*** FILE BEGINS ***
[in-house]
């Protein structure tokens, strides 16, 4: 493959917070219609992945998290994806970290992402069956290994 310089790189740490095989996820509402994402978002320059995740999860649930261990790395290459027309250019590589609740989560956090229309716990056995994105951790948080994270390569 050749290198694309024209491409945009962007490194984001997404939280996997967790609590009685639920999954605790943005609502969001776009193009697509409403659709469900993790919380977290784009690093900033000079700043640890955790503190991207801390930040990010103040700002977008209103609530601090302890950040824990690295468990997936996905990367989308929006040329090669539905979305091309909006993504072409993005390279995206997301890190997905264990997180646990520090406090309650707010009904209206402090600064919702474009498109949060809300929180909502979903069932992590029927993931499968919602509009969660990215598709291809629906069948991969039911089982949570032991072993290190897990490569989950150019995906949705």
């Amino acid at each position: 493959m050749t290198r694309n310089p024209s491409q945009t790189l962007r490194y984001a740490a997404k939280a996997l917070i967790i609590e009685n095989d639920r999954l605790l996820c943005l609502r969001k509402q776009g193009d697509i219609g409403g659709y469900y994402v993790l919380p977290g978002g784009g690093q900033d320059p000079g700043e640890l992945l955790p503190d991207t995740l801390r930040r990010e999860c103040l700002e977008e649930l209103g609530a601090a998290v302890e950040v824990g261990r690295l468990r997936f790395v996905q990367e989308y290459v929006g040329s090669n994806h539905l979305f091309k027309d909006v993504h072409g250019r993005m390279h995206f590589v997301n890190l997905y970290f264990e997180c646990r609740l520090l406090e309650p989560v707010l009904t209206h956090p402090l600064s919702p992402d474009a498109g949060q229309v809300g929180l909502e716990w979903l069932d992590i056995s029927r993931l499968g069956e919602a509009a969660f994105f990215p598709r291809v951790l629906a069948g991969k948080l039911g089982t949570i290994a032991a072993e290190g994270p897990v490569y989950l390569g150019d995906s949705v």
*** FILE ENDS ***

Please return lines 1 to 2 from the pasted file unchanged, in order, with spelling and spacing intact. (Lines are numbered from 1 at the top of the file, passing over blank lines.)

[in-house]
């Protein structure tokens, strides 16, 4: 493959917070219609992945998290994806970290992402069956290994 310089790189740490095989996820509402994402978002320059995740999860649930261990790395290459027309250019590589609740989560956090229309716990056995994105951790948080994270390569 050749290198694309024209491409945009962007490194984001997404939280996997967790609590009685639920999954605790943005609502969001776009193009697509409403659709469900993790919380977290784009690093900033000079700043640890955790503190991207801390930040990010103040700002977008209103609530601090302890950040824990690295468990997936996905990367989308929006040329090669539905979305091309909006993504072409993005390279995206997301890190997905264990997180646990520090406090309650707010009904209206402090600064919702474009498109949060809300929180909502979903069932992590029927993931499968919602509009969660990215598709291809629906069948991969039911089982949570032991072993290190897990490569989950150019995906949705």